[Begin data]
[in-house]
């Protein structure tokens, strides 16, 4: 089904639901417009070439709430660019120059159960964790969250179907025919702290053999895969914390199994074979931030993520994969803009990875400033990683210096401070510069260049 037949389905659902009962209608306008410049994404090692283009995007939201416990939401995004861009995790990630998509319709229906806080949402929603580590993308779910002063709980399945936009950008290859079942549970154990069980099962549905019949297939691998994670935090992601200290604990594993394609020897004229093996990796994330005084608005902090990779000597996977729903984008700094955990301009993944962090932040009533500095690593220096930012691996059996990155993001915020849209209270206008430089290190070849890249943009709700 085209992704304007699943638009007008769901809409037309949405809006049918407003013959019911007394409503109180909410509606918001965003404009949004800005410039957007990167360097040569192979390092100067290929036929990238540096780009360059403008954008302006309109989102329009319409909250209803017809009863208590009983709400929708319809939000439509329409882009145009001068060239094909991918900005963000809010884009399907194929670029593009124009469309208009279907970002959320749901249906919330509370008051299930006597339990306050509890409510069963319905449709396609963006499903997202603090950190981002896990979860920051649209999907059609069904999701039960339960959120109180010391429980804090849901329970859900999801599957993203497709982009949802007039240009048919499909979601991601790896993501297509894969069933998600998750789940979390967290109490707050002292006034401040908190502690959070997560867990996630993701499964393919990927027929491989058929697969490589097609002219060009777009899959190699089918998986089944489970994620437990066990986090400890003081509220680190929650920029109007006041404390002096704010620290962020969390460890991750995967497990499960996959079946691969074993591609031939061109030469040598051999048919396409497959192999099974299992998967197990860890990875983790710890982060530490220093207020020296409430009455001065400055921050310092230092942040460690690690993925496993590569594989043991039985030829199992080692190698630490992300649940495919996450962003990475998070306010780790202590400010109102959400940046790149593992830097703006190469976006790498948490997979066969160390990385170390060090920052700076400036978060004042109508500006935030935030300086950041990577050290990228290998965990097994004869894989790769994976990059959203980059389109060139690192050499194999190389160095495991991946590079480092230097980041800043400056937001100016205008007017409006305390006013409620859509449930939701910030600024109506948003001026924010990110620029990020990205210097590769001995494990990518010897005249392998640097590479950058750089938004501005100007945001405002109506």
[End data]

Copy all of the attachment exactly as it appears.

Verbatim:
[in-house]
């Protein structure tokens, strides 16, 4: 089904639901417009070439709430660019120059159960964790969250179907025919702290053999895969914390199994074979931030993520994969803009990875400033990683210096401070510069260049 037949389905659902009962209608306008410049994404090692283009995007939201416990939401995004861009995790990630998509319709229906806080949402929603580590993308779910002063709980399945936009950008290859079942549970154990069980099962549905019949297939691998994670935090992601200290604990594993394609020897004229093996990796994330005084608005902090990779000597996977729903984008700094955990301009993944962090932040009533500095690593220096930012691996059996990155993001915020849209209270206008430089290190070849890249943009709700 085209992704304007699943638009007008769901809409037309949405809006049918407003013959019911007394409503109180909410509606918001965003404009949004800005410039957007990167360097040569192979390092100067290929036929990238540096780009360059403008954008302006309109989102329009319409909250209803017809009863208590009983709400929708319809939000439509329409882009145009001068060239094909991918900005963000809010884009399907194929670029593009124009469309208009279907970002959320749901249906919330509370008051299930006597339990306050509890409510069963319905449709396609963006499903997202603090950190981002896990979860920051649209999907059609069904999701039960339960959120109180010391429980804090849901329970859900999801599957993203497709982009949802007039240009048919499909979601991601790896993501297509894969069933998600998750789940979390967290109490707050002292006034401040908190502690959070997560867990996630993701499964393919990927027929491989058929697969490589097609002219060009777009899959190699089918998986089944489970994620437990066990986090400890003081509220680190929650920029109007006041404390002096704010620290962020969390460890991750995967497990499960996959079946691969074993591609031939061109030469040598051999048919396409497959192999099974299992998967197990860890990875983790710890982060530490220093207020020296409430009455001065400055921050310092230092942040460690690690993925496993590569594989043991039985030829199992080692190698630490992300649940495919996450962003990475998070306010780790202590400010109102959400940046790149593992830097703006190469976006790498948490997979066969160390990385170390060090920052700076400036978060004042109508500006935030935030300086950041990577050290990228290998965990097994004869894989790769994976990059959203980059389109060139690192050499194999190389160095495991991946590079480092230097980041800043400056937001100016205008007017409006305390006013409620859509449930939701910030600024109506948003001026924010990110620029990020990205210097590769001995494990990518010897005249392998640097590479950058750089938004501005100007945001405002109506």